Today's Multitasking Addiction Is Killing Productivity

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Multitaskers Are Not Created Equally

The experience of multitasking is not the same for all people, and understanding your relationship with multitasking can be helpful in your quest to overcome it. 

According to the American Psychological Association, there are four common types of multitaskers:

  • You're approach-oriented or reward-focused. Your brain says "If I do more work at once, I can complete more work at once." It makes sense, but doesn't work.
  • You're a high-sensation seeker. These are people who use multitasking to fight boredom (or because of boredom). By shifting focus periodically, you keep your mind engaged with a new task.
  • You're convinced you're part of the 2 percent of people who can multitask effectively. It's normal for us to think we're better at multitasking than we are. Be cognizant of your actual productivity, and see if you're really as good as you think.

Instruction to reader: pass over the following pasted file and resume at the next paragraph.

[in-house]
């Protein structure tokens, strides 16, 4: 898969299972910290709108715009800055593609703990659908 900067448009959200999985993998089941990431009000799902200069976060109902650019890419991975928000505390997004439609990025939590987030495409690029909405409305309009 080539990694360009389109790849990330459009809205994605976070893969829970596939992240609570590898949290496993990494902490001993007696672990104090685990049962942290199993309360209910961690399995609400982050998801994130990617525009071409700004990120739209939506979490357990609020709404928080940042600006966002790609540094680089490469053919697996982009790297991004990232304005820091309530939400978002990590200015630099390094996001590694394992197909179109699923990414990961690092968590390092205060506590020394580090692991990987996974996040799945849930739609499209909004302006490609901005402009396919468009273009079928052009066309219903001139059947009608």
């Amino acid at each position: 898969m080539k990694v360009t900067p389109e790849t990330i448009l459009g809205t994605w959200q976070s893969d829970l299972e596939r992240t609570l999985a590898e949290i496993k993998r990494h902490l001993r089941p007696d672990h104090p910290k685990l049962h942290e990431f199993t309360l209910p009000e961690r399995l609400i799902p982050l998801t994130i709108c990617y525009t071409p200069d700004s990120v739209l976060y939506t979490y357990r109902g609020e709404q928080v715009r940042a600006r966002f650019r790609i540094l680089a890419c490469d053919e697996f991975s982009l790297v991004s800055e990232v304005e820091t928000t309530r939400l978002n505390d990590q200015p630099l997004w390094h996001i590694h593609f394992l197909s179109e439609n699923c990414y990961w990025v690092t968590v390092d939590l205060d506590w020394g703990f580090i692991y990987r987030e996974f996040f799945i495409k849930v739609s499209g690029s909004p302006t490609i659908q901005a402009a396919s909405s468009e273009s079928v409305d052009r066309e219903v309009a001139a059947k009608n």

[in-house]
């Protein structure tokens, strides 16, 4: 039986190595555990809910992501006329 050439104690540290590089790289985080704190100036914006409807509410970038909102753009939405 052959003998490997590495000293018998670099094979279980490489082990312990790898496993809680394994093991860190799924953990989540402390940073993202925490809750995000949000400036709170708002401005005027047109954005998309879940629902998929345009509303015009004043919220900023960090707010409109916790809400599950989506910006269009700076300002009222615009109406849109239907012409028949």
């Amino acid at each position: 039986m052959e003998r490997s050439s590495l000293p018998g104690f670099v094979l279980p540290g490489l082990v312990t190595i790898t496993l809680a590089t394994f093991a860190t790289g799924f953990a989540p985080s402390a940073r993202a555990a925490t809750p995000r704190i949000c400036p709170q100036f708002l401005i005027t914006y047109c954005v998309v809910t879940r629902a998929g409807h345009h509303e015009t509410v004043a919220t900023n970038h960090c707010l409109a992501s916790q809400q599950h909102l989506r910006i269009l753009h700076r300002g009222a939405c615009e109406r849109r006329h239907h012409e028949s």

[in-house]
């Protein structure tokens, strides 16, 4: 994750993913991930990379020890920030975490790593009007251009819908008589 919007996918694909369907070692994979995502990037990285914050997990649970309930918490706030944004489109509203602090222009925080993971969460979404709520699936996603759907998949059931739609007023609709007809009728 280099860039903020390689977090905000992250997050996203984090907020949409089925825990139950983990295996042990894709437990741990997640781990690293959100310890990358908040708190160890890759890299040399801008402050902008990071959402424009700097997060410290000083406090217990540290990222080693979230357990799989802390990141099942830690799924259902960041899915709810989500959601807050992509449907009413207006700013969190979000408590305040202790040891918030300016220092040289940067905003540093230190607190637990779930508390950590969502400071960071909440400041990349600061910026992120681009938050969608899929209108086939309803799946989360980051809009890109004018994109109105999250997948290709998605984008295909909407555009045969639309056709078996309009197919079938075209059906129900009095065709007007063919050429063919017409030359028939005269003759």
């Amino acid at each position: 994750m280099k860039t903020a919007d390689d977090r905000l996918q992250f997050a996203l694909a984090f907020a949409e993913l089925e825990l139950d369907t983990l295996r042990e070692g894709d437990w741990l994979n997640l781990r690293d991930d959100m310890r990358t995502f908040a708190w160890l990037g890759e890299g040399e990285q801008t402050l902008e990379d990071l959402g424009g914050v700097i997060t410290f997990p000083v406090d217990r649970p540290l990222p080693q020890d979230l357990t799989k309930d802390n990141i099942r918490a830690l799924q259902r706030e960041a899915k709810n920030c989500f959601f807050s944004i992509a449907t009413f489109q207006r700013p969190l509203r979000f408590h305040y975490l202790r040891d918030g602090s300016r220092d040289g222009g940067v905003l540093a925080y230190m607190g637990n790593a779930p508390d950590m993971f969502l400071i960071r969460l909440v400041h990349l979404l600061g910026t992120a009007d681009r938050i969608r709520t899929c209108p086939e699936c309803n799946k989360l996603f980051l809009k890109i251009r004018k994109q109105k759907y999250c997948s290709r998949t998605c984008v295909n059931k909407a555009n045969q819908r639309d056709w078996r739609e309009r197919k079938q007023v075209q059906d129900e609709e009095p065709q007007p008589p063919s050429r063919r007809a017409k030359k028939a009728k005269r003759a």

• You have trouble focusing. You may not be multitasking intentionally. Use technology as a tool for focus, rather than distraction. Mute your notifications, minimize your tabs, and avoid your inbox while focusing on work.

Most people are not proficient multitaskers (otherwise known as supertaskers). You are either one of the 2 percent or you're not — there's no gray area in between. 

The chaos of the modern workday creates constant pressure to multitask. We respond to emails during meetings, hold conference calls while driving, and reply to a constant inbound stream of messages while dealing with our workload. From email and chat notifications to the siren song of social media, there is always somewhere else for our minds to wander. 

At first glance, this might seem like a good thing. Multitasking makes it possible to kill two birds with one stone, right? You discuss marketing strategy and catch up on your email at the same time. However, research now shows that multitasking is a serious drain on productivity. Rather than doing two things at once, it causes us to do two things badly, and perhaps create more work for ourselves down the road. 

In today's fast-moving, always-on office environment, employees and managers alike have to understand the high cost of multitasking. Shifting between tasks can cost as much as 40 percent of someone's productive time. That is a massive sum, and one that can't be ignored. In this slideshow, Andrew Filev, CEO of Wrike, delves deeper into the havoc multitasking can wreak on productivity and what you can do about it. 

 

Related Topics : Vulnerabilities and Patches, Resellers, Broadcom, Broadband Services, Supercomputing

 
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